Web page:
Last Saturday my mother came out to the track.
Getting my mother to drive on track was something I’ve wanted for some time. She’s been daily driving my old ’94 Miata for some time. On one TejasMiata drive, I caught her sliding through a corner. Later, she complained at me that the back was sliding too much as she accelerated through a turn. Note, that wasn’t “sliding,” that was “sliding too much.” I figured Mom needed a closed course to play on. She refused to autocross because she was worried about slowing down everyone else. But when we became members at Harris Hill Road, I discovered something. This was the perfect place! On a slow day, she could have the track all to herself. There’d be no one else on track for her to worry about.
So on a particularly cold, particularly slow Saturday, I invited her out. She arrived, and we went out on track. I made the mistake of forgetting to give her a proper introduction-to-the-track speech – somehow, I thought she’d just know it! So once she was behind the wheel, explaining the line, looking ahead, etc. was challenging for both of us. Additionally, I had lost my confidence in my mother and left my car’s traction control on (she was in my car, rather than hers, as hers lacks a roll bar). My mother had a hard time understanding that we wanted the cornering and inputs to be smooth. She enjoys the forces and instability of throwing the car around a corner. While I agree that’s fun, I want her to get the basics of proper track driving, to understand why “the line” is what the line is, so that she’ll be able to make informed decisions about how and when to toss the car.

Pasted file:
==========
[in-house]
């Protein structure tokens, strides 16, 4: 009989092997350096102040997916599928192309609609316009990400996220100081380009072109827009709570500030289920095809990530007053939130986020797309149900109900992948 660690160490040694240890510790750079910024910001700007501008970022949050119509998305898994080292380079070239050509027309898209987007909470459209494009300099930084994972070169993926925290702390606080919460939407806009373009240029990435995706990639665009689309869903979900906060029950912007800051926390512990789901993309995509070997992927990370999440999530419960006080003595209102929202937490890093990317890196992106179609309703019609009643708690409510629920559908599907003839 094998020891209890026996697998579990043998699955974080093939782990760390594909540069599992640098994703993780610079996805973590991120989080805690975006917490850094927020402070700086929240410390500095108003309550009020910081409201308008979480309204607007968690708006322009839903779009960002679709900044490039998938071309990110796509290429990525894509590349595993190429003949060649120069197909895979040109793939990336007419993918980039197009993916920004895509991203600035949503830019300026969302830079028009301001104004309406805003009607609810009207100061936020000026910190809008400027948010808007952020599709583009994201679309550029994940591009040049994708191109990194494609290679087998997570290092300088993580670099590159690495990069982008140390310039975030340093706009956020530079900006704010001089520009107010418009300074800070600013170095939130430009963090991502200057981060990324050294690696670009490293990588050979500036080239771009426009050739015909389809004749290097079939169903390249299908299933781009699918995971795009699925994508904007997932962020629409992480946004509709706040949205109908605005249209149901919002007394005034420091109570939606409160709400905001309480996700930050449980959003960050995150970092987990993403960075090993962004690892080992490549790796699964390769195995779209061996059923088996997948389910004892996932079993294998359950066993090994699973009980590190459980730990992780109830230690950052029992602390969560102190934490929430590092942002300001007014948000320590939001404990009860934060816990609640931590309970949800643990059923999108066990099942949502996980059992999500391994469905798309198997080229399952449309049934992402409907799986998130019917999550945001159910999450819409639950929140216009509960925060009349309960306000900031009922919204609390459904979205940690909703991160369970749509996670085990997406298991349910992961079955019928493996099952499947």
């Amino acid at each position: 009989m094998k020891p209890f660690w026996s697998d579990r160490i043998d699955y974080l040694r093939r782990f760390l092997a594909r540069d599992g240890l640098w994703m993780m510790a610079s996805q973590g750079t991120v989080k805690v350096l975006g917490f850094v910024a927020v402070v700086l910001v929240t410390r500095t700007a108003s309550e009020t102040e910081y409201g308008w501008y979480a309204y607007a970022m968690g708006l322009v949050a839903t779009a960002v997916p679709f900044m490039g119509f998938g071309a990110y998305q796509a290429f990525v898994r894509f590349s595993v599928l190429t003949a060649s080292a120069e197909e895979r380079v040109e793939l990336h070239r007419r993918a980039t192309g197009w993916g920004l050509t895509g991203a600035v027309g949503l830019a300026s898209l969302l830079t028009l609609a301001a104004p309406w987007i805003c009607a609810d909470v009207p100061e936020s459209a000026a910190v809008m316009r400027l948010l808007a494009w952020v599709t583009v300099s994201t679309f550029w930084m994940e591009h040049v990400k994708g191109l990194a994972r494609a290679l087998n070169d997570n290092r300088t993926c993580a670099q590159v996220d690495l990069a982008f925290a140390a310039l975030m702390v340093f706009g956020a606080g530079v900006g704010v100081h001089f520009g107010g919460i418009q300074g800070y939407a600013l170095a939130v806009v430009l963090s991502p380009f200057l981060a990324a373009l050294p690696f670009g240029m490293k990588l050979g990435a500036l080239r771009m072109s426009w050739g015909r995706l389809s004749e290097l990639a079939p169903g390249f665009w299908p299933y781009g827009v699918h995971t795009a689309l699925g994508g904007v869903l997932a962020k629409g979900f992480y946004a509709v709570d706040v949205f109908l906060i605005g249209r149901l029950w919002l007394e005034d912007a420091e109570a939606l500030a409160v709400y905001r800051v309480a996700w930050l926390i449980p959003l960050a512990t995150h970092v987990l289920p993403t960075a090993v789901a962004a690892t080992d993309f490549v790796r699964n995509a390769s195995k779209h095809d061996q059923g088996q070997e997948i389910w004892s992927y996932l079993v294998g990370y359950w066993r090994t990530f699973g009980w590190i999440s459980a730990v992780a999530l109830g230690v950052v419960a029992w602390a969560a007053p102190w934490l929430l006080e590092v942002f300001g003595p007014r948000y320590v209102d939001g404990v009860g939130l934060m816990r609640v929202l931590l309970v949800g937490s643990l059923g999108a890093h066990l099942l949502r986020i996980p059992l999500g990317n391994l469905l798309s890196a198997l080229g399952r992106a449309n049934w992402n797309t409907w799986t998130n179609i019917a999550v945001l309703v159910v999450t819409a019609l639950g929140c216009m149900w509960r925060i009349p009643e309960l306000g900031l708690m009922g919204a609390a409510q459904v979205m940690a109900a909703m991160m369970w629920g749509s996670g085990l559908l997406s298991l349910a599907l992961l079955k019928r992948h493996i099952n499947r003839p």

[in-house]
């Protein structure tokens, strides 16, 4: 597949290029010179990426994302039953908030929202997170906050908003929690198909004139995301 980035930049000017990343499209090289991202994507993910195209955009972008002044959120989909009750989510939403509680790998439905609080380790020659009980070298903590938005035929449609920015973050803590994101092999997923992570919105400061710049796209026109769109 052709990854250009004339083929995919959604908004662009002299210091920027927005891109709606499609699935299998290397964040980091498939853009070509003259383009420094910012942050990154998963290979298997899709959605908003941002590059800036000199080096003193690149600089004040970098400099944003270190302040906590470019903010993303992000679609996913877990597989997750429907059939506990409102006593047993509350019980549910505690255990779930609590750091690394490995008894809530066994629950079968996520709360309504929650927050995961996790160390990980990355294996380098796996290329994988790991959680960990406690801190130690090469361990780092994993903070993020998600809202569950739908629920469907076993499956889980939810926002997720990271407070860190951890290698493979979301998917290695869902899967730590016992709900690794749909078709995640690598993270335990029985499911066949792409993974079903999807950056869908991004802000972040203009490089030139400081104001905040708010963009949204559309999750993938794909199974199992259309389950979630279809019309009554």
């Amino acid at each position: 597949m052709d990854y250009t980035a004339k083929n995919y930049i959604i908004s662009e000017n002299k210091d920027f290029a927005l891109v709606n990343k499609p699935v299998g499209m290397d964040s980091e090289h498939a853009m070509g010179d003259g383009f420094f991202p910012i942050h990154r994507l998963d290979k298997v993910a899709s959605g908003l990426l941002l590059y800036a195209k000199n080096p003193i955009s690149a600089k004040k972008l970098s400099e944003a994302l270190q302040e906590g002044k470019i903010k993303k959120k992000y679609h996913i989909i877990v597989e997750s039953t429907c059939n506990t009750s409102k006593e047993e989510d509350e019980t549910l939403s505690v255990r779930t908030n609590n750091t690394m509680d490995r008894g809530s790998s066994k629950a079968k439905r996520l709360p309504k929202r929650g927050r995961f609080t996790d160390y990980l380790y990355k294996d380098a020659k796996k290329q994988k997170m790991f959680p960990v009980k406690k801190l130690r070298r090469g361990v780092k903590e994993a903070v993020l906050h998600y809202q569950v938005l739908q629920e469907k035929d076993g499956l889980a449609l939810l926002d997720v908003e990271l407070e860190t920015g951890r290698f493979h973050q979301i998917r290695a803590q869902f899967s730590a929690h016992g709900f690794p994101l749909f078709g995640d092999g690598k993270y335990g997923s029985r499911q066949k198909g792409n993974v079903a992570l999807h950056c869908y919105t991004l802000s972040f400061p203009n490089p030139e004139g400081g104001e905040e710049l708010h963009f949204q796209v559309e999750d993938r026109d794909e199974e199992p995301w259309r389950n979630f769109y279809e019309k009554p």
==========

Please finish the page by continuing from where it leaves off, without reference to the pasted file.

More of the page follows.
Eventually I came to my senses and turned off traction control. While that seems risky, the entire reason I wanted my mother on the track was because of her great car control skills! As soon as the car started responding to her as a car should (rather than as traction control would), her driving improved. By this point in time, she was understanding why turn in, apex, and track out points are where they are. She tracked out beautifully coming out of corner 4… Except that left her in exactly the wrong place for corner 5! So while she came to understand “the line” as it applies to a single corner, she wasn’t yet able to string corners together. She complained that she couldn’t see corner 5 while in corner 4, and she kept forgetting it was there!
Mom said she had a great time, and she asked me to give her a track map with the braking points and turn-in, apex, and track-out points. We’ll see if she makes it out again!